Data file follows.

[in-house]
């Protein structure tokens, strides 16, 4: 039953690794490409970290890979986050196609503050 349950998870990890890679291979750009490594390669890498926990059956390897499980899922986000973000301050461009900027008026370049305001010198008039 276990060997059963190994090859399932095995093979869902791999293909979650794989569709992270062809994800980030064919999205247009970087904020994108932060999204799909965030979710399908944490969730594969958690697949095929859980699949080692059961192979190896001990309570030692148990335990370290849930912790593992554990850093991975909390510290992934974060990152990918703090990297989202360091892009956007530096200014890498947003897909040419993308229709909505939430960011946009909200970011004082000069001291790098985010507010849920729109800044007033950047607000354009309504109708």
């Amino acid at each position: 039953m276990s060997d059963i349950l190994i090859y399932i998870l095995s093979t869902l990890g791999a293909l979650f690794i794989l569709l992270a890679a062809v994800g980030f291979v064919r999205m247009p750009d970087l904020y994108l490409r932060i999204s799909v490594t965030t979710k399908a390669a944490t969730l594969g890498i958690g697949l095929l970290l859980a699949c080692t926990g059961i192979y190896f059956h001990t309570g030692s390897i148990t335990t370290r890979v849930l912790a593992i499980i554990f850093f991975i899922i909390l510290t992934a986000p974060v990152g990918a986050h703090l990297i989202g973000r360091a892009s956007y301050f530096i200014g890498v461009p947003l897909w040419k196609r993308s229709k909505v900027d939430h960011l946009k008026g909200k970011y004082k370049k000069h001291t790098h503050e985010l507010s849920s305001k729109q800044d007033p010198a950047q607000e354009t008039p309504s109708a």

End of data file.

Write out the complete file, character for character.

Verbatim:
[in-house]
């Protein structure tokens, strides 16, 4: 039953690794490409970290890979986050196609503050 349950998870990890890679291979750009490594390669890498926990059956390897499980899922986000973000301050461009900027008026370049305001010198008039 276990060997059963190994090859399932095995093979869902791999293909979650794989569709992270062809994800980030064919999205247009970087904020994108932060999204799909965030979710399908944490969730594969958690697949095929859980699949080692059961192979190896001990309570030692148990335990370290849930912790593992554990850093991975909390510290992934974060990152990918703090990297989202360091892009956007530096200014890498947003897909040419993308229709909505939430960011946009909200970011004082000069001291790098985010507010849920729109800044007033950047607000354009309504109708």
């Amino acid at each position: 039953m276990s060997d059963i349950l190994i090859y399932i998870l095995s093979t869902l990890g791999a293909l979650f690794i794989l569709l992270a890679a062809v994800g980030f291979v064919r999205m247009p750009d970087l904020y994108l490409r932060i999204s799909v490594t965030t979710k399908a390669a944490t969730l594969g890498i958690g697949l095929l970290l859980a699949c080692t926990g059961i192979y190896f059956h001990t309570g030692s390897i148990t335990t370290r890979v849930l912790a593992i499980i554990f850093f991975i899922i909390l510290t992934a986000p974060v990152g990918a986050h703090l990297i989202g973000r360091a892009s956007y301050f530096i200014g890498v461009p947003l897909w040419k196609r993308s229709k909505v900027d939430h960011l946009k008026g909200k970011y004082k370049k000069h001291t790098h503050e985010l507010s849920s305001k729109q800044d007033p010198a950047q607000e354009t008039p309504s109708a």